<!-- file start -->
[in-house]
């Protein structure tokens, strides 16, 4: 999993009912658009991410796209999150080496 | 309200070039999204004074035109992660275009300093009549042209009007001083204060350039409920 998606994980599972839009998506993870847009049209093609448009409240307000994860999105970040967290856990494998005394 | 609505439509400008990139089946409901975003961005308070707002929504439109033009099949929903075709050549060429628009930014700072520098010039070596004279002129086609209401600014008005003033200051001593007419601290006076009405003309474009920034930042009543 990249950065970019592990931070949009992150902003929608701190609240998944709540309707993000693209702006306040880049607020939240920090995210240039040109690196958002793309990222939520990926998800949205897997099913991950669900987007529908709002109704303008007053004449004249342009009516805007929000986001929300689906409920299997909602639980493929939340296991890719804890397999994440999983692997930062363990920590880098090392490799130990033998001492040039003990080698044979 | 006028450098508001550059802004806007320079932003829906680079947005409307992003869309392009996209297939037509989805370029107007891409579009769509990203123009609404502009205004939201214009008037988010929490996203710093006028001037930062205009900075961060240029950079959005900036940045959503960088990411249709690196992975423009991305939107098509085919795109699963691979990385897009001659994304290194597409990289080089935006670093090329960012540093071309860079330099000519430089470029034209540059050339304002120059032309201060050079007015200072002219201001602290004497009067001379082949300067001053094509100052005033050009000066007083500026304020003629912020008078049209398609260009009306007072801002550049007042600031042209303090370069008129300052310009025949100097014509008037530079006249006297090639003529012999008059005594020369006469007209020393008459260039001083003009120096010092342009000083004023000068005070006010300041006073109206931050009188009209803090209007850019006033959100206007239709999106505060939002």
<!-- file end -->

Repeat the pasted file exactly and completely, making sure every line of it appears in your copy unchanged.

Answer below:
[in-house]
């Protein structure tokens, strides 16, 4: 999993009912658009991410796209999150080496 | 309200070039999204004074035109992660275009300093009549042209009007001083204060350039409920 998606994980599972839009998506993870847009049209093609448009409240307000994860999105970040967290856990494998005394 | 609505439509400008990139089946409901975003961005308070707002929504439109033009099949929903075709050549060429628009930014700072520098010039070596004279002129086609209401600014008005003033200051001593007419601290006076009405003309474009920034930042009543 990249950065970019592990931070949009992150902003929608701190609240998944709540309707993000693209702006306040880049607020939240920090995210240039040109690196958002793309990222939520990926998800949205897997099913991950669900987007529908709002109704303008007053004449004249342009009516805007929000986001929300689906409920299997909602639980493929939340296991890719804890397999994440999983692997930062363990920590880098090392490799130990033998001492040039003990080698044979 | 006028450098508001550059802004806007320079932003829906680079947005409307992003869309392009996209297939037509989805370029107007891409579009769509990203123009609404502009205004939201214009008037988010929490996203710093006028001037930062205009900075961060240029950079959005900036940045959503960088990411249709690196992975423009991305939107098509085919795109699963691979990385897009001659994304290194597409990289080089935006670093090329960012540093071309860079330099000519430089470029034209540059050339304002120059032309201060050079007015200072002219201001602290004497009067001379082949300067001053094509100052005033050009000066007083500026304020003629912020008078049209398609260009009306007072801002550049007042600031042209303090370069008129300052310009025949100097014509008037530079006249006297090639003529012999008059005594020369006469007209020393008459260039001083003009120096010092342009000083004023000068005070006010300041006073109206931050009188009209803090209007850019006033959100206007239709999106505060939002």